Daniel J. Solove is the Eugene L. and Barbara A. Bernard Professor of Intellectual Property and Technology Law at the George Washington University Law School. He is also the founder of TeachPrivacy, a company that provides privacy and data security training programs to businesses, schools, healthcare institutions, and other organizations.
Professor Solove served as co-reporter of the American Law Institute’s Principles of the Law, Data Privacy.
An internationally-known expert in privacy law, Solove has been interviewed and quoted by the media in several hundred articles and broadcasts, including the New York Times, Washington Post, Wall Street Journal, USA Today, Chicago Tribune, the Associated Press, ABC, CBS, NBC, CNN, and NPR.
He has written numerous books including Breached!: Why Data Security Law Fails and How to Improve It (Oxford 2022), Nothing to Hide: The False Tradeoff Between Privacy and Security (Yale 2011), Understanding Privacy (Harvard 2008), The Future of Reputation: Gossip, Rumor, and Privacy on the Internet (Yale 2007), and The Digital Person: Technology and Privacy in the Information Age (NYU 2004).
He has also written several textbooks including Information Privacy Law (originally published in 2003, now in its 7th edition), EU Data Protection and the GDPR, Privacy and the Media, Privacy, Law Enforcement, and National Security, and Consumer Privacy and Data Protection — all co-authored with Paul M. Schwartz and published by Aspen/Wolters Kluwer. Additionally, Professor Solove is the author of Privacy Law Fundamentals, a treatise published by IAPP.
He also has written a children’s fiction book about privacy called The Eyemonger (2020).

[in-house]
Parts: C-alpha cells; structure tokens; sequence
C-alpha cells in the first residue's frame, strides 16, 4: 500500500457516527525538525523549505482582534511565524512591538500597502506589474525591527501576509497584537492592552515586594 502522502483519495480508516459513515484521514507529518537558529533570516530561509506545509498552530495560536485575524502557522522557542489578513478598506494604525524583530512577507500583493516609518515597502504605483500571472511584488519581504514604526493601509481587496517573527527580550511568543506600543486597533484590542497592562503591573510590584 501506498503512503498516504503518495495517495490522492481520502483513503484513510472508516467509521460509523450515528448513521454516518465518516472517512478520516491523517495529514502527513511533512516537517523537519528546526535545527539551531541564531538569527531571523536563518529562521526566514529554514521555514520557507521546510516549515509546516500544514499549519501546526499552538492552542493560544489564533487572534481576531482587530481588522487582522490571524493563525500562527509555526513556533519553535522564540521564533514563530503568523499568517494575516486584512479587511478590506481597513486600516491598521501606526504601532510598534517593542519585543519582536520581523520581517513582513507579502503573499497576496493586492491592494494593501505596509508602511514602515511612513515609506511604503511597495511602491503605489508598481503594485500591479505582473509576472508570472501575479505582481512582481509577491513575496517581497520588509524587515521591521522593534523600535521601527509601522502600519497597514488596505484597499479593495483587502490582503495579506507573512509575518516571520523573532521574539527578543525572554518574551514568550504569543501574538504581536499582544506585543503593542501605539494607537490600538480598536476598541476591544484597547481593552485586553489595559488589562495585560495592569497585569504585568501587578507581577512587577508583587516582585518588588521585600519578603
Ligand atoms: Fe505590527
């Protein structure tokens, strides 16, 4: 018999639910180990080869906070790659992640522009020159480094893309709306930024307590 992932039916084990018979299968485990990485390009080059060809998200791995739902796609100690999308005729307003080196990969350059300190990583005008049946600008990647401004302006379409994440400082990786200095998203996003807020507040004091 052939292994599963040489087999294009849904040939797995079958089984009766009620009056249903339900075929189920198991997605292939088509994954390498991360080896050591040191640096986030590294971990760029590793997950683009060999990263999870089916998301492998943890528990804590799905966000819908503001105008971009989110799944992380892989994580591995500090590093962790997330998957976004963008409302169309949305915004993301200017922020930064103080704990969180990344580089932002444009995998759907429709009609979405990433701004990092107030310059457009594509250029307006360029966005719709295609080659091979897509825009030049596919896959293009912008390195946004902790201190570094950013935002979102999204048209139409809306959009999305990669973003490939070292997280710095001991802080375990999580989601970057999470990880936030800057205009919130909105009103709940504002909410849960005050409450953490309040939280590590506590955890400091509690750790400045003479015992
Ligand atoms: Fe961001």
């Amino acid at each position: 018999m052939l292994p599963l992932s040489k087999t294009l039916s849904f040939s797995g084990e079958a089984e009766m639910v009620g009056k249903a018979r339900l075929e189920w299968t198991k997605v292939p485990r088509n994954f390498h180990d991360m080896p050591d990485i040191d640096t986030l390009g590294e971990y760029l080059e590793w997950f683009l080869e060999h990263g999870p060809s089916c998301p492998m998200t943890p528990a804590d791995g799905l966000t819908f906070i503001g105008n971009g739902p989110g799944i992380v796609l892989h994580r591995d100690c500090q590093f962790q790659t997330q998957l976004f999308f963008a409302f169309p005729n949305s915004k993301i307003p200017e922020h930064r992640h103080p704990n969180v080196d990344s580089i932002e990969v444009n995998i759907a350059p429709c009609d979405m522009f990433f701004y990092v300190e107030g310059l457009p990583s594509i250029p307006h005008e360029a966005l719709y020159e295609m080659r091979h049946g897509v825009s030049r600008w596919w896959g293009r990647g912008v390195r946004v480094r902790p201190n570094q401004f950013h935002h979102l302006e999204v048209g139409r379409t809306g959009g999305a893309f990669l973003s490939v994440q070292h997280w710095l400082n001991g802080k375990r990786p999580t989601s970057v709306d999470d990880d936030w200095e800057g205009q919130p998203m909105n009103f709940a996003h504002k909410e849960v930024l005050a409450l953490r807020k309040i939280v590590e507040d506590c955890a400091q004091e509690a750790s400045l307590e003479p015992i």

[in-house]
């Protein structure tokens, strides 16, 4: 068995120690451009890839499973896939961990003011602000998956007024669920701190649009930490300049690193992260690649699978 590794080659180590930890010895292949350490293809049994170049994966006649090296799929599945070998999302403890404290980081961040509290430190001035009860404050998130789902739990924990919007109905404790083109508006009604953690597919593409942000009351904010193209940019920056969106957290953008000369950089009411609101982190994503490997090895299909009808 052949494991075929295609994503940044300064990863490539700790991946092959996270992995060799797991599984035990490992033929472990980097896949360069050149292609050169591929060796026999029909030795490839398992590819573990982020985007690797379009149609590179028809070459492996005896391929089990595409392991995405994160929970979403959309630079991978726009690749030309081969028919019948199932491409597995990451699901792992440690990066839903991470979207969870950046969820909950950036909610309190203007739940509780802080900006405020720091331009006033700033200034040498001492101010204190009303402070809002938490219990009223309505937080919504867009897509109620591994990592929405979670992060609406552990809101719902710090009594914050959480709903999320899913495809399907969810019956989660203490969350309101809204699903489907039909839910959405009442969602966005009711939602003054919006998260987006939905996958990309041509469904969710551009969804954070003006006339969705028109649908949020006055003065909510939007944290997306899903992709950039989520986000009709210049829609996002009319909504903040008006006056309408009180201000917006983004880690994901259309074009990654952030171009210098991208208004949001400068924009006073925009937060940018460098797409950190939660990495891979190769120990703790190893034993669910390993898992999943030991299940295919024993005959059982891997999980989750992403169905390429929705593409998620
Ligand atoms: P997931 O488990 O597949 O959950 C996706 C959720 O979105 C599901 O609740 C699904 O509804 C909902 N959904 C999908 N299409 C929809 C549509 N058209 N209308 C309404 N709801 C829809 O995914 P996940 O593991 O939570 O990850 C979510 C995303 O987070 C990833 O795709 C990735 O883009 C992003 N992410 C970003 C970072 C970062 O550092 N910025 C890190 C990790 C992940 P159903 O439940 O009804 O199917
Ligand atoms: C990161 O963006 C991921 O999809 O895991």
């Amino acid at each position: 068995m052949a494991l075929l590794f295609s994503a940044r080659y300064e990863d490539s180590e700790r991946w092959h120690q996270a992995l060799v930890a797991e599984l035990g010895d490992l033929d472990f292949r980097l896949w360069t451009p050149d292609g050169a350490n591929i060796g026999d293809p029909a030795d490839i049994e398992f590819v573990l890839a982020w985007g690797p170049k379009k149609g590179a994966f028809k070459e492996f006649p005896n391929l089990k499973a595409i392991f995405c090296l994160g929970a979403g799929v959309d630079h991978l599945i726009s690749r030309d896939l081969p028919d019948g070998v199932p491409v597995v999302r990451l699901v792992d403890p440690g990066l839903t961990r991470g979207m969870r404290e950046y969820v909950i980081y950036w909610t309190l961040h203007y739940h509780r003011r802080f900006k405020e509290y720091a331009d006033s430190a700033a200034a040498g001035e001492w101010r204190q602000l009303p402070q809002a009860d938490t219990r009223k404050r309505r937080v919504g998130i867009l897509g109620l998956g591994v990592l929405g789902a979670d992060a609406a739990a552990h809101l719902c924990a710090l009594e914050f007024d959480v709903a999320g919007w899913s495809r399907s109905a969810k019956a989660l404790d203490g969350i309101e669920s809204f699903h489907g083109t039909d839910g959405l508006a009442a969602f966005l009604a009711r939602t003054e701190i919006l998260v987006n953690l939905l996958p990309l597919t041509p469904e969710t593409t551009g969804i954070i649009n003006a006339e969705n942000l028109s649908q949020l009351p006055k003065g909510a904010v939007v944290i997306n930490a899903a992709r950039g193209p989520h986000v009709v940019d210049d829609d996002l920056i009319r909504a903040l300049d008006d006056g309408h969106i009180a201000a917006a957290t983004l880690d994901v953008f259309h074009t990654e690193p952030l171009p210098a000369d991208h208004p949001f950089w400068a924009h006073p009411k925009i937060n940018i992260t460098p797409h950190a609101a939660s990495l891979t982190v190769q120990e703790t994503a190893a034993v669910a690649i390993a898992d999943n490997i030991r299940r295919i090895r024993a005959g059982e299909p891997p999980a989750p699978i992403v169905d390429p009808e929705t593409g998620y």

Professor Solove has written more than 100 law review articles in the Harvard Law Review, Yale Law Journal, Stanford Law Review, Columbia Law Review, NYU Law Review, Michigan Law Review, U. Pennsylvania Law Review, U. Chicago Law Review, California Law Review, Duke Law Journal, and many others. He has also written shorter works for Wired, Scientific American, the Washington Post, and several other magazines and periodicals.
Professor Solove is the founder and co-organizer of several annual conferences, including The Privacy + Security Forum, the Privacy Law Scholars Conference (PLSC), the Privacy Law Salon: Privacy Roundtable, the Privacy Law Salon: Policymaker Roundtable, and the Higher Education Privacy Conference (HEPC). The largest event is the Privacy + Security Forum, an annual event that seeks to break down the silos between privacy and security. The event has about 800 participants and 200 speakers, including CPOs and CISOs, policymakers from the FTC, FCC, HHS, DOJ, White House, and NIST, and law firm privacy and security practice chairs.
Professor Solove has testified before Congress, has contributed to amicus briefs before the U.S. Supreme Court, and has served as a consultant or expert witness in a number of high-profile privacy cases involving Fortune 500 companies and celebrities.
Professor Solove’s work has been cited in thousands of publications. He is the #1 most-cited legal scholar born after 1970. His work has been excerpted in many casebooks, and discussed in many judicial opinions, including those by the U.S. Supreme Court, federal courts of appeal, district courts, and state supreme courts. His book, The Future of Reputation, won the 2007 McGannon Award. His books have been translated into Chinese, Italian, Korean, Japanese, and Bulgarian, among other languages.
A graduate of Yale Law School, he clerked for Judge Stanley Sporkin, U.S. District Court for the District of Columbia and Judge Pamela Ann Rymer, U.S. Court of Appeals for the 9th Circuit. He worked at the law firm Arnold & Porter in Washington, DC and was a Senior Policy Advisor at Hogan Lovells LLP.
Professor Solove teaches information privacy law, consumer privacy law: regulatory approaches, criminal procedure, criminal law, and law and literature.
Professor Solove serves on the advisory boards of the Electronic Frontier Foundation (EFF), Electronic Privacy Information Center (EPIC), the Future of Privacy Forum (FPF), and the Law and Humanities Institute (LHI). He is a fellow at the Ponemon Institute and at the Yale Law School’s Information Society Project. Professor Solove is one of LinkedIn‘s thought leaders, and he has more than 1 million followers. He blogs at Privacy+Security Blog.